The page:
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Restoring true justice to a punitive system

By Peter Norden - posted Tuesday, 29 October 2002

Australian prisons are fast becoming the new asylums of the third millennium. The prison industry is booming, while Australia spends far less on mental health services than similar countries.

Most Australians actually believe there is a crime wave in this country. We have been manipulated by the tabloid headlines and the shock tactics of talkback radio hosts, complemented at times by the false advertising and posturing of political parties anxious to achieve or maintain power.

The debate about crime and punishment in Victoria as a precursor to the state election mirrors closely what has happened in recent years in other state election campaigns around Australia. Political leaders, supported by popular commentators, suggest that crime has risen dramatically and that criminal sanctions are not tough enough.


There is little room in this popular debate for reasoned argument, nor for recourse to accurate knowledge and reliable statistical information.

Already there has been a dramatic increase in the national adult imprisonment rate according to the Australian Bureau of Statistics. In the decade from 1990 to 2000, there was a 32 per cent increase in the rate of imprisonment, from 112 to 148 per 100,000 of the adult population. This represented an increase of 52 per cent in the total prison population from 14,305 in 1990 to 21,714 in 2000. This rate of increase has been sustained over the past two years.

The cost of imprisonment continues to increase year by year, as does every form of institutional care or residential service. Imprisonment costs vary according to the level of security of the facility, from around $30,000 a year for a minimum-security cell, through to about $120,000 a year for a maximum-security cell. Generally, the operating costs of each prison cell average out to about $50,000 a year. This does not take into account establishment costs, which average about $250,000 per cell. Nationally, the recurrent expenditure on corrective services totalled $1.5 billion for 2000-01, with $1.3 billion being spent on the operation of the country's 96 prisons. Such costs do not reflect the quality of the accommodation, but rather the costs of security installations, including wages of prison officers.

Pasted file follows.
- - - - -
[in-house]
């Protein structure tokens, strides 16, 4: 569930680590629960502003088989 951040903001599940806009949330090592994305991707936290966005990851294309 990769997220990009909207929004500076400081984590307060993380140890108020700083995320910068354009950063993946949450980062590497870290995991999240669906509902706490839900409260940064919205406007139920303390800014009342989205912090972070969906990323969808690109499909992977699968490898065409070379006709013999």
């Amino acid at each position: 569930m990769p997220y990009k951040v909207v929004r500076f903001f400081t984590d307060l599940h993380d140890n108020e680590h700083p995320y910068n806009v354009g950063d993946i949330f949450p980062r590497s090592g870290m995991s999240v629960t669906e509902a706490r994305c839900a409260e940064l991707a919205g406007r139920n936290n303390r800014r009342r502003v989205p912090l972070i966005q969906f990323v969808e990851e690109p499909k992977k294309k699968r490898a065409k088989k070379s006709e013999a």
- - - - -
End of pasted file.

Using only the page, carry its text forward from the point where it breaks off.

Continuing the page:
Despite repeated assertions to the contrary, and occasional misleading figures from groups with a partisan agenda, it is apparent from the most reliable sources available that there has not been a significant increase in serious crime across Australia, certainly not equivalent to the 52 per cent increase in the national prison population that has been recorded during the past decade.

The question to be asked of state and territory governments around Australia is this: if there has not been a proportionate increase in serious crime in the past decade, why should the Australian community pay for a 52 per cent increase in the prison population, at an average annual cost of around $50,000 a person?

If the Australian community received the same result rate from its education system or its health system, we would be demanding a better deal. Perhaps it is about time we moved forward, left behind our penal heritage and raised our expectations of the correctional services beyond one of retribution focused on punishment alone.


It is not possible to have such dramatic increases in the use of imprisonment during a decade and still maintain other essential community services, particularly in the areas of health, education and welfare.

So the question that ordinary taxpayers should be asking their state and territory governments is: if the results of our correctional system are so disappointing in terms of deterring people from committing crime and if the vast majority of those sent to prison reoffend after their release, why as a community are we spending an increasing percentage of the government dollar on constructing and operating new prisons?

Would the extra money being allocated in this way be better spent improving the educational opportunities of students from disadvantaged families, or by improving the health services for those with multiple needs?

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This article was first published in The Age on October 25, 2002. An expanded version will be posted to the Jesuit Social Services web site soon.

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About the Author

Peter Norden, AO is a Vice Chancellor’s Fellow at the University of Melbourne, based in the Melbourne Law School.

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